This year marks the 25th anniversary for Westmoreland County’s YWCA International Women’s Group (IWG). In honor of the anniversary, Seton Hill students from Christine Cusick’s Empathy and Storytelling Class collaborated with members from the IWG to share their stories.
The IWG was founded in 1991 by Hiroko Hirano, Kathy Henry and Esther Yant as a way for settling immigrants to come together. Westmoreland’s YWCA has welcomed immigrating women from all over the world including Brazil, China, Mexico, Syria, Italy, Germany, Iraq, Hong Kong, Turkey, Pakistan and Korea. The IWG serves as a meeting place for women to develop friendships, share and learn about the United States.
“I met some wonderful people through the group and have learned about different cultures other than my own,” said Anika Rieper, member of the IWG, who joined the group after immigrating to Pennsylvania from Germany.
Members of the IWG come together at the YWCA on the second Wednesday of each month to promote international exchange, friendships and help women adapt to their new community.
“Students are most welcome to attend the meetings,” said Kathy Raunikar, executive director of the Westmoreland YWCA. “We have had Seton Hill and Saint Vincent Students participate in the past.”
In collaboration with the IWG, SHU students interviewed women from the group on their immigration stories. The women’s responses to the interview questions were constructed into a series of prose regarding empathy and immigration.
“The project will be a wonderful experience for our IWG and the Seton Hill students,” said Raunikar. “We will publish these oral histories so that everyone can share and enjoy them for years to come.”
Every season the YWCA publishes a newsletter for the surrounding communities. In their next edition, the YWCA will include excerpts from the stories created by SHU students. Cusick describes the project as “an exploration of the power of storytelling to connect human lives across time, place, cultures and experience.”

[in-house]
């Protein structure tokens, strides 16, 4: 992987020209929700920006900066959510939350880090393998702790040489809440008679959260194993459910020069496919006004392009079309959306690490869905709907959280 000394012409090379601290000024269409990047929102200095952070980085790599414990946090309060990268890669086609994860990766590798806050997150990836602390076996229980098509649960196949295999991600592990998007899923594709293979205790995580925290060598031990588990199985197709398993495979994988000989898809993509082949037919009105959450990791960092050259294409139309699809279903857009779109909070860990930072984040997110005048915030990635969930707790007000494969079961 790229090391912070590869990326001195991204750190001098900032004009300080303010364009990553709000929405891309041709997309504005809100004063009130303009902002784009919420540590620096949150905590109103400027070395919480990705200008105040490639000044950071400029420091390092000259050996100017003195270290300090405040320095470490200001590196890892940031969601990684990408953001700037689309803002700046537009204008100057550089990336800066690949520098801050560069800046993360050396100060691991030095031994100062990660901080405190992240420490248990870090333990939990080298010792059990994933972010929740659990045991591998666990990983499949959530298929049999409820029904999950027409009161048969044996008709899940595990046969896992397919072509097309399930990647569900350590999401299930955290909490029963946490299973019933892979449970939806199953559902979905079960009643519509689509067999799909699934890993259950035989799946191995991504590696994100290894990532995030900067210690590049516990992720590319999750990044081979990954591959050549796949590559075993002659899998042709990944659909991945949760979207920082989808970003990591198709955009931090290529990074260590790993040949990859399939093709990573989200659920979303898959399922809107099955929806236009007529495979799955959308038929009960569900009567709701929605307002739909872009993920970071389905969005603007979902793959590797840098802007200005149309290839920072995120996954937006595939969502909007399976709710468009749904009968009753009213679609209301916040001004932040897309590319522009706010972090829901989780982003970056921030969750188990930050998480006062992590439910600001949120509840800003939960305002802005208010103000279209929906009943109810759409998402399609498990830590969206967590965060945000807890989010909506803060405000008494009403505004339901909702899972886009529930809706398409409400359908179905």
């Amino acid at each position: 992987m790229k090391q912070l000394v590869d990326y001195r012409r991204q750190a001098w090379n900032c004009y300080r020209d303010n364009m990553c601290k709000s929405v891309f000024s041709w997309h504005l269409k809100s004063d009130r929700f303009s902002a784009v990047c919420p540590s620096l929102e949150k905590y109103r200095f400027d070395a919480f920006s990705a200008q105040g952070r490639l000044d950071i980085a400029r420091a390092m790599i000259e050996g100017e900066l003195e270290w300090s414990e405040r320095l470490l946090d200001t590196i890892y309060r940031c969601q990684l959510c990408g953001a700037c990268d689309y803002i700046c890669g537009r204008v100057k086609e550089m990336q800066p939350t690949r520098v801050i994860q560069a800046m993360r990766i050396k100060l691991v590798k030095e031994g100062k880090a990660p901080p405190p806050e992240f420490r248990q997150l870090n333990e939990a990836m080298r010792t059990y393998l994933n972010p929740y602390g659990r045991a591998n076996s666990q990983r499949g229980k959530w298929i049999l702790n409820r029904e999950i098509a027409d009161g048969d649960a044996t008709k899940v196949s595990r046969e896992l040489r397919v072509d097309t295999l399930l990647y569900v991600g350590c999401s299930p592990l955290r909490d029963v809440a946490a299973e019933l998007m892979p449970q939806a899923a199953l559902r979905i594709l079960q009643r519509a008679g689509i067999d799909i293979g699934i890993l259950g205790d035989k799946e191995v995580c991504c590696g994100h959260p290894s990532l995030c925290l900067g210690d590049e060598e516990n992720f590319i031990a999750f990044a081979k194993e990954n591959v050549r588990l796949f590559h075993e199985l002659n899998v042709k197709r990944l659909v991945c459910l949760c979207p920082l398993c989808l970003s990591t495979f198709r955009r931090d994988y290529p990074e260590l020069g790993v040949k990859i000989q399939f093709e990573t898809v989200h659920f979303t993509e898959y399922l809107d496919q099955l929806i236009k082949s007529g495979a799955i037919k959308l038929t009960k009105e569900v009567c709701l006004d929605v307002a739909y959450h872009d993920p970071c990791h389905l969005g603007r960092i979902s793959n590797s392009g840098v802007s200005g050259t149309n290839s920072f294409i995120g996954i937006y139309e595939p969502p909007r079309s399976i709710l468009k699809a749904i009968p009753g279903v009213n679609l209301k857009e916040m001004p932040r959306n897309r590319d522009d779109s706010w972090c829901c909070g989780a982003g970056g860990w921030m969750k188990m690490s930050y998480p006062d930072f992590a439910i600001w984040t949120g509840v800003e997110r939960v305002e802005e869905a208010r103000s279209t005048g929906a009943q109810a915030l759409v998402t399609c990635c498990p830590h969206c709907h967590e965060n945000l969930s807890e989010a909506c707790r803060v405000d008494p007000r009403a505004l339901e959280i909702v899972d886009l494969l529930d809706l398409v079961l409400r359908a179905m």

The course was new this semester and focused on the power of empathy in storytelling. The students read multiple fiction books, poems and articles that explore the concept of empathy. In addition to the IWG project, the students also collaborated with the SHU dance program in which the students wrote poems on empathy as strength and the dancers interpreted these poems into movement. The project was performed during the Spring 2017 Dance Spectrum.
Students from Cusick’s class also participated in a Narrative 4 story exchange. SHU has recently started participating in the story exchange project, training students and faculty to facilitate the exchanges on campus and in the Greensburg community.
Being one of the students from Cusick’s class, I have gained and learned much about myself, empathy and storytelling. Empathy is hard to define and at times even harder to foster. We become so caught up in our own stories and emotions that we forget other people exist and to have their own stories and emotions. If I had to define empathy I would say that it is the act of embracing other’s stories, not as our own as if walking in their shoes, but as accepting that they are not ours and understanding we all share different stories. Empathy is not “I’m sorry, I understand, but it will get better.” Empathy is “I am sorry, I wish I could understand, and I will be here for whether it gets better or not, for whatever you need.”
Prior to the semester I would have thought of myself as an empathetic person, but now I am not so sure. I constantly find myself struggling with what empathy is, what it means to be truly empathetic and how to achieve a radical sense of it. The class has taught me that empathy is not a destination, but a process of making meaning along the way. I have learned that stories play a large role in how we learn to empathize with each other.
I encourage you to take a shot at empathy. Participate in campus or community story exchanges, reach out to the IWG and other community programs and listen to their stories. Pick up a book, read a poem or write something yourself. “In the tradition of Elizabeth Ann Seton, we educate students to think and act critically, creatively and ethically as productive members of society committed to transforming the world.” I challenge you to be critical, creative and ethical through storytelling, and together we will transform the world with empathy.
For more information on the YWCA International Women’s Group, click here.
For a closer look at empathy and storytelling, click here.
Published By: Paige Parise